The approach PC Tattletale takes is reactive. It has nothing to do with filtering (to prevent inappropriate activities before they occur) and only focuses on catching someone in the act and addressing the problem after the fact. While this may be the preferred approach of some families and employers, the approach is rather fear-based. There are a lot of good reasons to choose internet filtering and monitoring software that is not based on fear alone.

In researching this software, we wanted to know more from a pre-sales perspective about how the software actually functions, which options are available, and troubleshooting steps should something go wrong. Most software vendors have a support or help section that explains these things to anonymous visitors. PC Tattletale has this content available only to users having accounts and not people casually browsing their website to educate themselves before buying.

After signing up for a free account, which includes 7 free days of monitoring, we were able to find a little more support and help information as well as set up a device for free. Devices supported include Windows, Android or Kindle, and iPhone or iPad. Mac OS computers were not supported. For the free trial, some features are disabled until you upgrade.

The account overview screen shows the plan selected, days available of recording time under the trial, account identity information, and a button to close the account. A dashboard screen shows which devices have the software installed.

Once the software is installed, the user will not see the name "PC Tattletale" anywhere on their computer. The most they'll see is a reference to "Security Services", which seems fairly routine and innocuous to most users. For the administrator to be able to remove the software, they must run a removal tool which exposes the true location and name of the software for uninstallation.

Viewing activity remotely is just a matter of signing into the PC Tattletale members area online. You will see a screen split into two sections: a video and a bar graph showing click activity throughout the day. It also records keystrokes and displays them in a video overlay as they occur. This is potentially a privacy and legal concern for employees who have, whether for personal reasons or as a matter of their job duties, entered sensitive health information into their computers during the workday as they set doctor appointments or deal with health insurance information.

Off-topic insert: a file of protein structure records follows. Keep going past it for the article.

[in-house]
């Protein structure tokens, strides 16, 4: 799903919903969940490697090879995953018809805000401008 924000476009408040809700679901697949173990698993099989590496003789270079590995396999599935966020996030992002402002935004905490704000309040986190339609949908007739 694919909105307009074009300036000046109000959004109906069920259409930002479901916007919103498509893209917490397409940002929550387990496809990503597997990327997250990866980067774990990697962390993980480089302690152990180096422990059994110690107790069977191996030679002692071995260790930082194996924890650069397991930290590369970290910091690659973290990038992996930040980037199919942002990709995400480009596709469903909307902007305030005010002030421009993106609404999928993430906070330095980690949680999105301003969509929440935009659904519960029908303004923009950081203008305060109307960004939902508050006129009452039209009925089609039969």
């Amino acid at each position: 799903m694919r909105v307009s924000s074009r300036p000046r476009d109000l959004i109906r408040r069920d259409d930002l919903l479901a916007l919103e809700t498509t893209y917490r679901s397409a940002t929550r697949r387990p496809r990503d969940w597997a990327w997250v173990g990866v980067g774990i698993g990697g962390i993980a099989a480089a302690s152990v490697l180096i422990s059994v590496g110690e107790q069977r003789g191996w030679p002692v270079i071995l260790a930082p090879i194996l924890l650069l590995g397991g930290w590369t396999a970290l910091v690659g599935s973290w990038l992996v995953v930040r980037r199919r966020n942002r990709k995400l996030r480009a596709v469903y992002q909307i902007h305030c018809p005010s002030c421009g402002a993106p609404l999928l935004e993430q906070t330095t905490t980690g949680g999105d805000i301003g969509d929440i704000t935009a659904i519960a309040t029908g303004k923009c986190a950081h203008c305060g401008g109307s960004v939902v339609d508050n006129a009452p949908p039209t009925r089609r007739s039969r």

It appears that installing the software does leave certain traces in the user's Microsoft Edge browser such as cookies, browsing history, and cached data and files, and the setup file that must be deleted manually when uninstalling the software.

Once you have a paid account, you'll be able to take advantage of live monitoring and GPS tracking features.

Other questions we had, like whether the software works with multiple browsers or only with the decreasingly popular Microsoft Edge browser, remain unanswered by the support materials.

We have several concerns with this approach to monitoring, especially in absence of any filtering capabilities. Because PC Tattletale is reactive rather than proactive and has no options for filtering based on keywords or URLs, we suggest you look to other vendors if you want to build relationships of trust with your computer users or prevent unwanted behaviors proactively. However, it may be that there are situations that call for reactive exposure of a user's behaviors. Corporations may want to think twice about using this software for legal reasons and may even want to block it for security and intellectual property reasons so as to prevent non-authorized users from installing it on other employees' computers and spying on them.

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Continued from above

Fortunately, internet filter programs exist to keep objectionable content away from innocent children. These programs each have a unique way of dealing with this difficult challenge.

There are a number of factors to consider when shopping for an internet filter. Some of these include:

  • Features. Can you only block websites? What about blocking or filtering email, file-sharing services, and chat rooms? Most of all, are they easy to use and difficult for children to circumvent?
  • Support. Look for as much support as you can get: toll-free phone service, chat, and email support taking no longer than 3 days from beginning to resolution.
  • Cost. Look out for services that charge you a fee to answer your questions. Pay attention to the full cost of the software and keep an eye on the number of months or years you're subscribing to.

TopConsumerReviews.com has reviewed and ranked the best internet filters available today. We hope this information helps you protect you and your family right away!